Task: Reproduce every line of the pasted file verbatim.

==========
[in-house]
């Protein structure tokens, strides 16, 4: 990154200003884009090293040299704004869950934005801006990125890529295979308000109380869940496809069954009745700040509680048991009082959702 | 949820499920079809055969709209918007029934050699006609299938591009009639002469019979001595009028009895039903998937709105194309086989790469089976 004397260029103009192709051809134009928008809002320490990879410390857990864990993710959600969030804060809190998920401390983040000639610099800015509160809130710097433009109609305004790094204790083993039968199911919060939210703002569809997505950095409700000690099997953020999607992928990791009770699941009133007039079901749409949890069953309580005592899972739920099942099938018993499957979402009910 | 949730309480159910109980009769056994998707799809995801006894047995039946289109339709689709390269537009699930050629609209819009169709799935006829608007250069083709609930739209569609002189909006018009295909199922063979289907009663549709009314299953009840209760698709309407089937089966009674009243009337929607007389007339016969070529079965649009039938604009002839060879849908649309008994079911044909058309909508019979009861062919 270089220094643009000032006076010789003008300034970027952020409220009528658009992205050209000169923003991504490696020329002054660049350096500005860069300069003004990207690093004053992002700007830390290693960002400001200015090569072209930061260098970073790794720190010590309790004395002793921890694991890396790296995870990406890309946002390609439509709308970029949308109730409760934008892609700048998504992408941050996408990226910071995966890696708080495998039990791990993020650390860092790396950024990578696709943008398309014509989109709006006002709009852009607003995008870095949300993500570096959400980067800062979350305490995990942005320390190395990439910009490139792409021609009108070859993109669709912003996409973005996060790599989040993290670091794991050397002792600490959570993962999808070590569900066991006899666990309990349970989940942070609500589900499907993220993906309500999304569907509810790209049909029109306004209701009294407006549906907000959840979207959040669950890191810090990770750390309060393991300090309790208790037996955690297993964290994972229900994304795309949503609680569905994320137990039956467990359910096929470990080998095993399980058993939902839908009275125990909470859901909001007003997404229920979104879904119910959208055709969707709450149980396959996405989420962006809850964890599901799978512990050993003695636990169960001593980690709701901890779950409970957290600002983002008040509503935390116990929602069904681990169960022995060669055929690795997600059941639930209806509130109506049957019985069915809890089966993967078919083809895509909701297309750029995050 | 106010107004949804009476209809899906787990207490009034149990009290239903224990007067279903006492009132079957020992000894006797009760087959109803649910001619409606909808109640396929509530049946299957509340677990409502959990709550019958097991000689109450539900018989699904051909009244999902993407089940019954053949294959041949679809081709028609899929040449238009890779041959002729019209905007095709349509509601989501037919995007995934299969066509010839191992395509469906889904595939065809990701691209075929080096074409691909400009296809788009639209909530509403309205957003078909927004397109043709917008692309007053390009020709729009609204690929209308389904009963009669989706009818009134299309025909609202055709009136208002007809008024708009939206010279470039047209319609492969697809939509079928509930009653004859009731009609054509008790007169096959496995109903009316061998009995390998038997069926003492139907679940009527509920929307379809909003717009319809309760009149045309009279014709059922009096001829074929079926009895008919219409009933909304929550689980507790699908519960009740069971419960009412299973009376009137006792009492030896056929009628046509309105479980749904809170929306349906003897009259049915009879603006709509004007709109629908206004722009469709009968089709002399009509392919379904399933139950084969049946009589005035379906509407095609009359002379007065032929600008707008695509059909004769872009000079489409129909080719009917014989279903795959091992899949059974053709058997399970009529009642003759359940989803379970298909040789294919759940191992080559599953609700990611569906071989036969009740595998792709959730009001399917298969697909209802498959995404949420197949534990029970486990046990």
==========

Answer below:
[in-house]
């Protein structure tokens, strides 16, 4: 990154200003884009090293040299704004869950934005801006990125890529295979308000109380869940496809069954009745700040509680048991009082959702 | 949820499920079809055969709209918007029934050699006609299938591009009639002469019979001595009028009895039903998937709105194309086989790469089976 004397260029103009192709051809134009928008809002320490990879410390857990864990993710959600969030804060809190998920401390983040000639610099800015509160809130710097433009109609305004790094204790083993039968199911919060939210703002569809997505950095409700000690099997953020999607992928990791009770699941009133007039079901749409949890069953309580005592899972739920099942099938018993499957979402009910 | 949730309480159910109980009769056994998707799809995801006894047995039946289109339709689709390269537009699930050629609209819009169709799935006829608007250069083709609930739209569609002189909006018009295909199922063979289907009663549709009314299953009840209760698709309407089937089966009674009243009337929607007389007339016969070529079965649009039938604009002839060879849908649309008994079911044909058309909508019979009861062919 270089220094643009000032006076010789003008300034970027952020409220009528658009992205050209000169923003991504490696020329002054660049350096500005860069300069003004990207690093004053992002700007830390290693960002400001200015090569072209930061260098970073790794720190010590309790004395002793921890694991890396790296995870990406890309946002390609439509709308970029949308109730409760934008892609700048998504992408941050996408990226910071995966890696708080495998039990791990993020650390860092790396950024990578696709943008398309014509989109709006006002709009852009607003995008870095949300993500570096959400980067800062979350305490995990942005320390190395990439910009490139792409021609009108070859993109669709912003996409973005996060790599989040993290670091794991050397002792600490959570993962999808070590569900066991006899666990309990349970989940942070609500589900499907993220993906309500999304569907509810790209049909029109306004209701009294407006549906907000959840979207959040669950890191810090990770750390309060393991300090309790208790037996955690297993964290994972229900994304795309949503609680569905994320137990039956467990359910096929470990080998095993399980058993939902839908009275125990909470859901909001007003997404229920979104879904119910959208055709969707709450149980396959996405989420962006809850964890599901799978512990050993003695636990169960001593980690709701901890779950409970957290600002983002008040509503935390116990929602069904681990169960022995060669055929690795997600059941639930209806509130109506049957019985069915809890089966993967078919083809895509909701297309750029995050 | 106010107004949804009476209809899906787990207490009034149990009290239903224990007067279903006492009132079957020992000894006797009760087959109803649910001619409606909808109640396929509530049946299957509340677990409502959990709550019958097991000689109450539900018989699904051909009244999902993407089940019954053949294959041949679809081709028609899929040449238009890779041959002729019209905007095709349509509601989501037919995007995934299969066509010839191992395509469906889904595939065809990701691209075929080096074409691909400009296809788009639209909530509403309205957003078909927004397109043709917008692309007053390009020709729009609204690929209308389904009963009669989706009818009134299309025909609202055709009136208002007809008024708009939206010279470039047209319609492969697809939509079928509930009653004859009731009609054509008790007169096959496995109903009316061998009995390998038997069926003492139907679940009527509920929307379809909003717009319809309760009149045309009279014709059922009096001829074929079926009895008919219409009933909304929550689980507790699908519960009740069971419960009412299973009376009137006792009492030896056929009628046509309105479980749904809170929306349906003897009259049915009879603006709509004007709109629908206004722009469709009968089709002399009509392919379904399933139950084969049946009589005035379906509407095609009359002379007065032929600008707008695509059909004769872009000079489409129909080719009917014989279903795959091992899949059974053709058997399970009529009642003759359940989803379970298909040789294919759940191992080559599953609700990611569906071989036969009740595998792709959730009001399917298969697909209802498959995404949420197949534990029970486990046990």